Maybe he was trying to regain something he once had, or maybe he felt this was the only way he could keep up in a young man's game. Either way, that was the method in which Perez would walk away from the MLB forever, which even he should view as a letdown.
9. Alex Sanchez
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Remember back when the Tigers had a speed threat with decent hitting ability?
That was in 2004, and his name was Alex Sanchez. In 2003, upon being traded to Detroit, Sanchez would steal 46 bases in 101 games for Detroit. While he only appeared in 79 games during 2004, he managed to hit .322 and steal 19 bases. His career would slowly decline as he became more and more injury prone with each season.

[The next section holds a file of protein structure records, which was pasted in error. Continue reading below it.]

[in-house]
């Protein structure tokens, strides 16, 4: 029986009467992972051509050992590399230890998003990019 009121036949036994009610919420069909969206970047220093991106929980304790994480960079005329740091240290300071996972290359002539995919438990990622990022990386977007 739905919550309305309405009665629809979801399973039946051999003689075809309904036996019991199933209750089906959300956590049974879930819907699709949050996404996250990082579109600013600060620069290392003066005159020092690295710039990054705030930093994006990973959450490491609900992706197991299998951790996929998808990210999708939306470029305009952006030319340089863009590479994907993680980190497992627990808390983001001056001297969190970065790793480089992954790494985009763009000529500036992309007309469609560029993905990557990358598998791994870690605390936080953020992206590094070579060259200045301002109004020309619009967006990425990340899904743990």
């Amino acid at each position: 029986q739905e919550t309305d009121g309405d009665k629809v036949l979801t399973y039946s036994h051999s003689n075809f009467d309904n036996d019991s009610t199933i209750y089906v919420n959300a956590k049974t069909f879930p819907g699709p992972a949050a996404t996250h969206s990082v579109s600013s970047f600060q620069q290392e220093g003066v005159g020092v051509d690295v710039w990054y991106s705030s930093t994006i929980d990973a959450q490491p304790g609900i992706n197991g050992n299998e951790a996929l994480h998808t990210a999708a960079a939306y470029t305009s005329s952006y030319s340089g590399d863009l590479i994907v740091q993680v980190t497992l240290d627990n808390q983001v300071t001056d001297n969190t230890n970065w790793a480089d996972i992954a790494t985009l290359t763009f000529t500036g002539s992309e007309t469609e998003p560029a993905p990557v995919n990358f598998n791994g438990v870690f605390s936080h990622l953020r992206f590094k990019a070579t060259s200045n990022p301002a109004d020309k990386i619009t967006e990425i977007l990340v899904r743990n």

He had the potential to be a star player for the Tigers for years to come. However, his defensive skills were nonexistent, and he lacked the attitude of a true professional. Because of these reasons and his reoccuring injuries, the Tigers released Sanchez.
Sanchez would then go on to become the first player in MLB history to be suspended for violating the new drug policy.
8. 2006 Detroit Tigers
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"Who's Your Tiger?"
While many may believe this season was a success on many levels, the 2006 Detroit Tigers were still a huge letdown for many reasons.
First of all, the Tigers were off to an incredible start and entered August of that year with an astounding 76-36 record. However, as the season progressed, the Tigers would begin their descent.